This year’s BBC Proms at the Royal Albert Hall will feature the first ever virtual reality Prom.
The production, Five Telegrams, commemorates the centenary of the end of the First World War by bringing some of the lesser known stories and history of the Great War to life.
Created by composer Anna Meredith and 59 Productions, video designers for the 2012 London Olympic Games opening ceremony, it explores the various means of communication during the conflict, encompassing everything from news and propaganda to code-breaking efforts.
At the heart of the production is a seven-minute movement called Nothing To Be Written, inspired by the multiple-choice postcards sent home from the trenches.
These pre-written cards allowed soldiers to choose one of three options: ‘I am quite well’, ‘I have been injured’ or ‘I am in hospital’. They were allowed to sign their name and date it – but if they wrote anything else, the cards would be destroyed, the BBC explained.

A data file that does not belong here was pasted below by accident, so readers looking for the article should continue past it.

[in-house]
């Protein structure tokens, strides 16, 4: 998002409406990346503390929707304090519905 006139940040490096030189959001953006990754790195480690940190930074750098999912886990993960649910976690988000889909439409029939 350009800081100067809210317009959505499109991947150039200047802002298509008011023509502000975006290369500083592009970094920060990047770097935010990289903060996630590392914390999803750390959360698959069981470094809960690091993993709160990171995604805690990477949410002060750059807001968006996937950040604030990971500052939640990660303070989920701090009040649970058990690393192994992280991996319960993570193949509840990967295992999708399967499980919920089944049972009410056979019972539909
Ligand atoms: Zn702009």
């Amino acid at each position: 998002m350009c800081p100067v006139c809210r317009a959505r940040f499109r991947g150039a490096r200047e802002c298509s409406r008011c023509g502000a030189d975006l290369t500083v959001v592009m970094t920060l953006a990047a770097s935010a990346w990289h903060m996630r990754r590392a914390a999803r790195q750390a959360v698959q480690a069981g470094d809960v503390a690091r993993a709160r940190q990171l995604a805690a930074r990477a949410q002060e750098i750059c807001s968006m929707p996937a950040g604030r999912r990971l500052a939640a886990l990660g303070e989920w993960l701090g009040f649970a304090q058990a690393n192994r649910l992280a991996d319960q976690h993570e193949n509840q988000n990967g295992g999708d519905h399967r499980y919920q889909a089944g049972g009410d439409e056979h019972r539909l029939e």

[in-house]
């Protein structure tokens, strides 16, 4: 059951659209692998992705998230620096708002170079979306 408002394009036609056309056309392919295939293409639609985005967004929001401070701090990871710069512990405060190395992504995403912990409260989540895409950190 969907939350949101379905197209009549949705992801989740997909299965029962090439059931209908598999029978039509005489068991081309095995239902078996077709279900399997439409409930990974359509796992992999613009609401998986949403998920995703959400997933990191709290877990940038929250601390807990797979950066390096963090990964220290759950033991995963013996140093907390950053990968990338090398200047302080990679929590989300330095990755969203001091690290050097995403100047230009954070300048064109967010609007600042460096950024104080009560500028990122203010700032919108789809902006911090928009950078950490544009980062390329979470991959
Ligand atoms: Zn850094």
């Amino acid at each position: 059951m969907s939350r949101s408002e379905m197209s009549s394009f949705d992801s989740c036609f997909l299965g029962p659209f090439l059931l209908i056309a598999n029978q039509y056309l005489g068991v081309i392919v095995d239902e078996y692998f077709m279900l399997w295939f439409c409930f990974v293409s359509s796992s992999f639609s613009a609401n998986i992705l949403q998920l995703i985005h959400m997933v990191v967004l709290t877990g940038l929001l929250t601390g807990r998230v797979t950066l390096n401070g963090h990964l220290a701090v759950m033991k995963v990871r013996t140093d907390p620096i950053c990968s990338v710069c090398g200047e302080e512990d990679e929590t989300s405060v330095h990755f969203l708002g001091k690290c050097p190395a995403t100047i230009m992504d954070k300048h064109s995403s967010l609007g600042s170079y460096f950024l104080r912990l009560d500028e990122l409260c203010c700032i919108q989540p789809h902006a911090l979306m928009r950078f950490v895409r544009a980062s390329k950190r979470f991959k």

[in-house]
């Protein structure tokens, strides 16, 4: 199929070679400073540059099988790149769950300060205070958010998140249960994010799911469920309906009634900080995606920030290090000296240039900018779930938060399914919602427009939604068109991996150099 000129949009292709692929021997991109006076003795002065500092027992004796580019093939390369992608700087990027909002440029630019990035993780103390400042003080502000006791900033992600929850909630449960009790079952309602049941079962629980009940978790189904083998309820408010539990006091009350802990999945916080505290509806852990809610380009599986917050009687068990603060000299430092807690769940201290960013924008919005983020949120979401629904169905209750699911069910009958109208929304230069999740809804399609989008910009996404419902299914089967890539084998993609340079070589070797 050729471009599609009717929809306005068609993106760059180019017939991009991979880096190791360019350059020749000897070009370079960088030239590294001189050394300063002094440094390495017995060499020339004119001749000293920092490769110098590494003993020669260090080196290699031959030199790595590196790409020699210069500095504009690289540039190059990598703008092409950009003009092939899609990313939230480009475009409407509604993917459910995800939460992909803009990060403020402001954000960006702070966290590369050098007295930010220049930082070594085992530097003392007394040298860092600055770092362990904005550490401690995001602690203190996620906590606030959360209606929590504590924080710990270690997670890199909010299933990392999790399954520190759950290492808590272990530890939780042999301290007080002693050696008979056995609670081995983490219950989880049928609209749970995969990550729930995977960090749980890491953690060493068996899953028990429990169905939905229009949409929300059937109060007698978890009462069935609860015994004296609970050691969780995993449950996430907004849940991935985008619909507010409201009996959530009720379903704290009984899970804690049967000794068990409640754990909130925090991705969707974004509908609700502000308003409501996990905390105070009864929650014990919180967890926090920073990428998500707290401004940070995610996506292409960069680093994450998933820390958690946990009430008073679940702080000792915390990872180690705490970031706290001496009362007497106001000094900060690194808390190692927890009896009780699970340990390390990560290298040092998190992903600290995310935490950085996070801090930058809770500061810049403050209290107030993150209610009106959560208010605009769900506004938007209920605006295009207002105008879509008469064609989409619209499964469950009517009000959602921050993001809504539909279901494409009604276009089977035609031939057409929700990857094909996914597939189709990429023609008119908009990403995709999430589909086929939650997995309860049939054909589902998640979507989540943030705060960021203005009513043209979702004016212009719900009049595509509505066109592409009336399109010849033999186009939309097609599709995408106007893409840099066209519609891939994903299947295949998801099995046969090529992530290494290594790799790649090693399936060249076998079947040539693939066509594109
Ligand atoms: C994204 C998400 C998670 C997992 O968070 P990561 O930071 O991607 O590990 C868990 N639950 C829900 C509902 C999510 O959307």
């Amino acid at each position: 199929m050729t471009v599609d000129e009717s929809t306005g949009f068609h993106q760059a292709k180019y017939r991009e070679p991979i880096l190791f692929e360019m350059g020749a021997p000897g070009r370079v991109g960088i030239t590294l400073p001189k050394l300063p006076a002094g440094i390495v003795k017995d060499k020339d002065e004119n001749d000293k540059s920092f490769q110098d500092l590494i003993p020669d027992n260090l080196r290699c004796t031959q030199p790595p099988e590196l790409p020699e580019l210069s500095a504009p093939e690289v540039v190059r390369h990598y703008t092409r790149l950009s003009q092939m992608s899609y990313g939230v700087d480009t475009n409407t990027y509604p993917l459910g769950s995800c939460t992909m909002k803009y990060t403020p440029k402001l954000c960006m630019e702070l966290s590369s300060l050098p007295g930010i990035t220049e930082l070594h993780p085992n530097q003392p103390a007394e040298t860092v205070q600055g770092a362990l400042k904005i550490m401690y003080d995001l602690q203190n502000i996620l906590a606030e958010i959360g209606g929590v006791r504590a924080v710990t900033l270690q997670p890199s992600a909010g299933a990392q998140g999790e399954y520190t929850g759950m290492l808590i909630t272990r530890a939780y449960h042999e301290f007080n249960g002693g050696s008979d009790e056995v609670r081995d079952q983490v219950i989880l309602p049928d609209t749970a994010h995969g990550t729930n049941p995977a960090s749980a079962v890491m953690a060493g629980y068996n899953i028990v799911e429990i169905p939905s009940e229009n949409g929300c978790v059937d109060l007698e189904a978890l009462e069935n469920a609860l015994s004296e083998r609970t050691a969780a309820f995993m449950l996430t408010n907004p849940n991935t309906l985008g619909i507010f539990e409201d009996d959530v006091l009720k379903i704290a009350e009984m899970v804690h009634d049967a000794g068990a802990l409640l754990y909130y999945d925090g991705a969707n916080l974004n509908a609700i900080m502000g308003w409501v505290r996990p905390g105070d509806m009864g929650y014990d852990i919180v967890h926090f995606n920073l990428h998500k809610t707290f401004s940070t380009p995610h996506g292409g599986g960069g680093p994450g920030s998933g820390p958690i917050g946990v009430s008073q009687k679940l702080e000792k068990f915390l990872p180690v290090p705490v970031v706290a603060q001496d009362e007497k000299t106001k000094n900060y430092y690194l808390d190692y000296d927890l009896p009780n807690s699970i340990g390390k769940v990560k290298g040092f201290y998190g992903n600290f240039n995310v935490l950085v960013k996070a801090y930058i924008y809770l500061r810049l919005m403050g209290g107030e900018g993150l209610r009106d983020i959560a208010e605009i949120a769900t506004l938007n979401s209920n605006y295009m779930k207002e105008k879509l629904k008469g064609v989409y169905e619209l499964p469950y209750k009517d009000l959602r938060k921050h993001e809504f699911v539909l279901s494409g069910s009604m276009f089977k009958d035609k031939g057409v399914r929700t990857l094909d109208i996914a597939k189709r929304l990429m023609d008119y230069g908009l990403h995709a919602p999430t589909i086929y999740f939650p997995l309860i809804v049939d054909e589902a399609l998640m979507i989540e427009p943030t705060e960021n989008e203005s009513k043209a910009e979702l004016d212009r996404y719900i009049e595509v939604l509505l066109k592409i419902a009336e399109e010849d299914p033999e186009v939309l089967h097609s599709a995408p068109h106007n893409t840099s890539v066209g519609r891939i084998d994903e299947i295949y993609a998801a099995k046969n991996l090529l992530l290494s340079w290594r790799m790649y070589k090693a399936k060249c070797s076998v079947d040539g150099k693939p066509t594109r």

The VR experience puts viewers in the shoes of the soldiers and their loved ones, contrasting the horror of the trenches with the quiet dread of their families as they waited for news to arrive.
Accompanying Nothing To Be Written, a full 25-minute, immersive experience places the user in the centre of the Royal Albert Hall.
Lysander Ashton, director of 59 Productions, said: “You find yourself alone in this spectacular space. There is a reverent hush alive with possibility. The space feels real, but heightened. As the music begins, the hall begins to transform in response to the music. The architecture around you shifts and changes, becoming a canvas on which the music is painted.”
The film premieres to a live audience on 21 August. Later in the year it will be released on platforms including Oculus VR and the BBC website.
Tags: Virtual reality